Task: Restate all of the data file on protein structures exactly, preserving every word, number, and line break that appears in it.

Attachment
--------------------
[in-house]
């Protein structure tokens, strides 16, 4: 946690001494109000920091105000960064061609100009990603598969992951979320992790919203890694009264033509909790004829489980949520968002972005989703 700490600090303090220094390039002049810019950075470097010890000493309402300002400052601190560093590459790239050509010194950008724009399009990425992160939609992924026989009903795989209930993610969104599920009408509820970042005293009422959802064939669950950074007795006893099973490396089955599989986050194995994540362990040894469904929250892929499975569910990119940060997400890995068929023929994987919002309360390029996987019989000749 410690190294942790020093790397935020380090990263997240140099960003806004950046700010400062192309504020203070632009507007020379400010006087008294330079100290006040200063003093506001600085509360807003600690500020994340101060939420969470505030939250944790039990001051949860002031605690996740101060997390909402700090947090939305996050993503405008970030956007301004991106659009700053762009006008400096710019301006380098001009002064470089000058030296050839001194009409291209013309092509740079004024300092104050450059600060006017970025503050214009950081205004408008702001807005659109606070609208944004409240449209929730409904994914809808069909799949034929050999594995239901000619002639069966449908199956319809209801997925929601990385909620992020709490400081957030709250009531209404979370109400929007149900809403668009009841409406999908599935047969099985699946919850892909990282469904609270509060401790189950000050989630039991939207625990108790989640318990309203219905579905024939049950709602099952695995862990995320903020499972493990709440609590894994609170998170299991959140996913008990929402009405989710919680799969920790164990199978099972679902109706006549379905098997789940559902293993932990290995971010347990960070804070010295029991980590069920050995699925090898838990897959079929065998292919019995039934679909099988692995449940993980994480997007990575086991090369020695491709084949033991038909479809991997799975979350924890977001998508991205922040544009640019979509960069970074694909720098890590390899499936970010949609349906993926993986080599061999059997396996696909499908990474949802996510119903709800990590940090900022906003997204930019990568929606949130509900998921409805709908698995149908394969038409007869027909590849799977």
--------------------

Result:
[in-house]
């Protein structure tokens, strides 16, 4: 946690001494109000920091105000960064061609100009990603598969992951979320992790919203890694009264033509909790004829489980949520968002972005989703 700490600090303090220094390039002049810019950075470097010890000493309402300002400052601190560093590459790239050509010194950008724009399009990425992160939609992924026989009903795989209930993610969104599920009408509820970042005293009422959802064939669950950074007795006893099973490396089955599989986050194995994540362990040894469904929250892929499975569910990119940060997400890995068929023929994987919002309360390029996987019989000749 410690190294942790020093790397935020380090990263997240140099960003806004950046700010400062192309504020203070632009507007020379400010006087008294330079100290006040200063003093506001600085509360807003600690500020994340101060939420969470505030939250944790039990001051949860002031605690996740101060997390909402700090947090939305996050993503405008970030956007301004991106659009700053762009006008400096710019301006380098001009002064470089000058030296050839001194009409291209013309092509740079004024300092104050450059600060006017970025503050214009950081205004408008702001807005659109606070609208944004409240449209929730409904994914809808069909799949034929050999594995239901000619002639069966449908199956319809209801997925929601990385909620992020709490400081957030709250009531209404979370109400929007149900809403668009009841409406999908599935047969099985699946919850892909990282469904609270509060401790189950000050989630039991939207625990108790989640318990309203219905579905024939049950709602099952695995862990995320903020499972493990709440609590894994609170998170299991959140996913008990929402009405989710919680799969920790164990199978099972679902109706006549379905098997789940559902293993932990290995971010347990960070804070010295029991980590069920050995699925090898838990897959079929065998292919019995039934679909099988692995449940993980994480997007990575086991090369020695491709084949033991038909479809991997799975979350924890977001998508991205922040544009640019979509960069970074694909720098890590390899499936970010949609349906993926993986080599061999059997396996696909499908990474949802996510119903709800990590940090900022906003997204930019990568929606949130509900998921409805709908698995149908394969038409007869027909590849799977």